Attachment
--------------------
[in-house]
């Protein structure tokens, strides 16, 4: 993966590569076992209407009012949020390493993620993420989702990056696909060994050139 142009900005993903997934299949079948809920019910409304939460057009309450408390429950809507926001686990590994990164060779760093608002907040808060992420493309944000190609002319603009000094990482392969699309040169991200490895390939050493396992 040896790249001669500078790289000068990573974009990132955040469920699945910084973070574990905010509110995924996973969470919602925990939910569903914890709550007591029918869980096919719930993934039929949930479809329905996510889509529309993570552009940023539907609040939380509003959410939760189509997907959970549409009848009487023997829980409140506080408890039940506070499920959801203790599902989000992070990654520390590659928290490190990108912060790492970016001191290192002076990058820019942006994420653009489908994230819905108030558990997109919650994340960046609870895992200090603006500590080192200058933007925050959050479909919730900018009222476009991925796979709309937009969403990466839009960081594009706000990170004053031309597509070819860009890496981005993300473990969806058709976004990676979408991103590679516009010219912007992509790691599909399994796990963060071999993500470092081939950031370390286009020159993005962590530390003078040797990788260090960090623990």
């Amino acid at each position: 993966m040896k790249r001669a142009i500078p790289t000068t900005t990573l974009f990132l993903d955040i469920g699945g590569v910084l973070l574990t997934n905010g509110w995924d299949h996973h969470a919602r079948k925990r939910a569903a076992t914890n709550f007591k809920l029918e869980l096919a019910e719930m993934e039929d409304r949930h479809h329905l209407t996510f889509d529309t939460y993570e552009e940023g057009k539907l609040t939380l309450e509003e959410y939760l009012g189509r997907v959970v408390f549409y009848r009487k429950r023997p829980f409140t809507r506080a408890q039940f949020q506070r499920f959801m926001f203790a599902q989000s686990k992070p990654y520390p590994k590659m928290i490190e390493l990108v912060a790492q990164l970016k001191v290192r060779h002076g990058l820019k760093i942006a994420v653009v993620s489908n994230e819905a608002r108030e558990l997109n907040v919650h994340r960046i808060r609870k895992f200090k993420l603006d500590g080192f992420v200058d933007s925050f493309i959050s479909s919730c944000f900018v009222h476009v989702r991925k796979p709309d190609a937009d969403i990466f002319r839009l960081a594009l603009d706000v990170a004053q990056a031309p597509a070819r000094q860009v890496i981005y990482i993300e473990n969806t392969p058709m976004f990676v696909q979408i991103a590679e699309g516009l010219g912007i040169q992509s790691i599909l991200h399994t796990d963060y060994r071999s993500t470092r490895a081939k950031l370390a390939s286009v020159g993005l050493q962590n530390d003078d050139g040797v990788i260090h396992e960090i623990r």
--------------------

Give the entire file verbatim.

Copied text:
[in-house]
């Protein structure tokens, strides 16, 4: 993966590569076992209407009012949020390493993620993420989702990056696909060994050139 142009900005993903997934299949079948809920019910409304939460057009309450408390429950809507926001686990590994990164060779760093608002907040808060992420493309944000190609002319603009000094990482392969699309040169991200490895390939050493396992 040896790249001669500078790289000068990573974009990132955040469920699945910084973070574990905010509110995924996973969470919602925990939910569903914890709550007591029918869980096919719930993934039929949930479809329905996510889509529309993570552009940023539907609040939380509003959410939760189509997907959970549409009848009487023997829980409140506080408890039940506070499920959801203790599902989000992070990654520390590659928290490190990108912060790492970016001191290192002076990058820019942006994420653009489908994230819905108030558990997109919650994340960046609870895992200090603006500590080192200058933007925050959050479909919730900018009222476009991925796979709309937009969403990466839009960081594009706000990170004053031309597509070819860009890496981005993300473990969806058709976004990676979408991103590679516009010219912007992509790691599909399994796990963060071999993500470092081939950031370390286009020159993005962590530390003078040797990788260090960090623990």
């Amino acid at each position: 993966m040896k790249r001669a142009i500078p790289t000068t900005t990573l974009f990132l993903d955040i469920g699945g590569v910084l973070l574990t997934n905010g509110w995924d299949h996973h969470a919602r079948k925990r939910a569903a076992t914890n709550f007591k809920l029918e869980l096919a019910e719930m993934e039929d409304r949930h479809h329905l209407t996510f889509d529309t939460y993570e552009e940023g057009k539907l609040t939380l309450e509003e959410y939760l009012g189509r997907v959970v408390f549409y009848r009487k429950r023997p829980f409140t809507r506080a408890q039940f949020q506070r499920f959801m926001f203790a599902q989000s686990k992070p990654y520390p590994k590659m928290i490190e390493l990108v912060a790492q990164l970016k001191v290192r060779h002076g990058l820019k760093i942006a994420v653009v993620s489908n994230e819905a608002r108030e558990l997109n907040v919650h994340r960046i808060r609870k895992f200090k993420l603006d500590g080192f992420v200058d933007s925050f493309i959050s479909s919730c944000f900018v009222h476009v989702r991925k796979p709309d190609a937009d969403i990466f002319r839009l960081a594009l603009d706000v990170a004053q990056a031309p597509a070819r000094q860009v890496i981005y990482i993300e473990n969806t392969p058709m976004f990676v696909q979408i991103a590679e699309g516009l010219g912007i040169q992509s790691i599909l991200h399994t796990d963060y060994r071999s993500t470092r490895a081939k950031l370390a390939s286009v020159g993005l050493q962590n530390d003078d050139g040797v990788i260090h396992e960090i623990r």